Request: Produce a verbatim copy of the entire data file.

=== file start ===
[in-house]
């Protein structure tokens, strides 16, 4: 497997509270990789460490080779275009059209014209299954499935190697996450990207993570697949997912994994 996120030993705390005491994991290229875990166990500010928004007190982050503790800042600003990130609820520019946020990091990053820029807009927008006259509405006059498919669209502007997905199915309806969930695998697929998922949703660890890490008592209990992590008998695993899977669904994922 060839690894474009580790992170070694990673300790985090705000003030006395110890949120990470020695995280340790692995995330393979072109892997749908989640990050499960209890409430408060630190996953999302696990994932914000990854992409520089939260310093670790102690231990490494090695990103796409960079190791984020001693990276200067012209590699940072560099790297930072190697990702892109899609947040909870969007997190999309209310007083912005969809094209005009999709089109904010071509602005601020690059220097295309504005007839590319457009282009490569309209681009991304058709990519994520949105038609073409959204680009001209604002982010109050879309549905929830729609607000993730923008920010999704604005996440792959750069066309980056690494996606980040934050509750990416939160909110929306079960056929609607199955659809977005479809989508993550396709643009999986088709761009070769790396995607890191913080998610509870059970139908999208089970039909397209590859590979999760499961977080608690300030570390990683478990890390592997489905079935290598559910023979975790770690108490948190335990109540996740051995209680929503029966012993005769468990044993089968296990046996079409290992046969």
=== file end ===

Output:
[in-house]
């Protein structure tokens, strides 16, 4: 497997509270990789460490080779275009059209014209299954499935190697996450990207993570697949997912994994 996120030993705390005491994991290229875990166990500010928004007190982050503790800042600003990130609820520019946020990091990053820029807009927008006259509405006059498919669209502007997905199915309806969930695998697929998922949703660890890490008592209990992590008998695993899977669904994922 060839690894474009580790992170070694990673300790985090705000003030006395110890949120990470020695995280340790692995995330393979072109892997749908989640990050499960209890409430408060630190996953999302696990994932914000990854992409520089939260310093670790102690231990490494090695990103796409960079190791984020001693990276200067012209590699940072560099790297930072190697990702892109899609947040909870969007997190999309209310007083912005969809094209005009999709089109904010071509602005601020690059220097295309504005007839590319457009282009490569309209681009991304058709990519994520949105038609073409959204680009001209604002982010109050879309549905929830729609607000993730923008920010999704604005996440792959750069066309980056690494996606980040934050509750990416939160909110929306079960056929609607199955659809977005479809989508993550396709643009999986088709761009070769790396995607890191913080998610509870059970139908999208089970039909397209590859590979999760499961977080608690300030570390990683478990890390592997489905079935290598559910023979975790770690108490948190335990109540996740051995209680929503029966012993005769468990044993089968296990046996079409290992046969």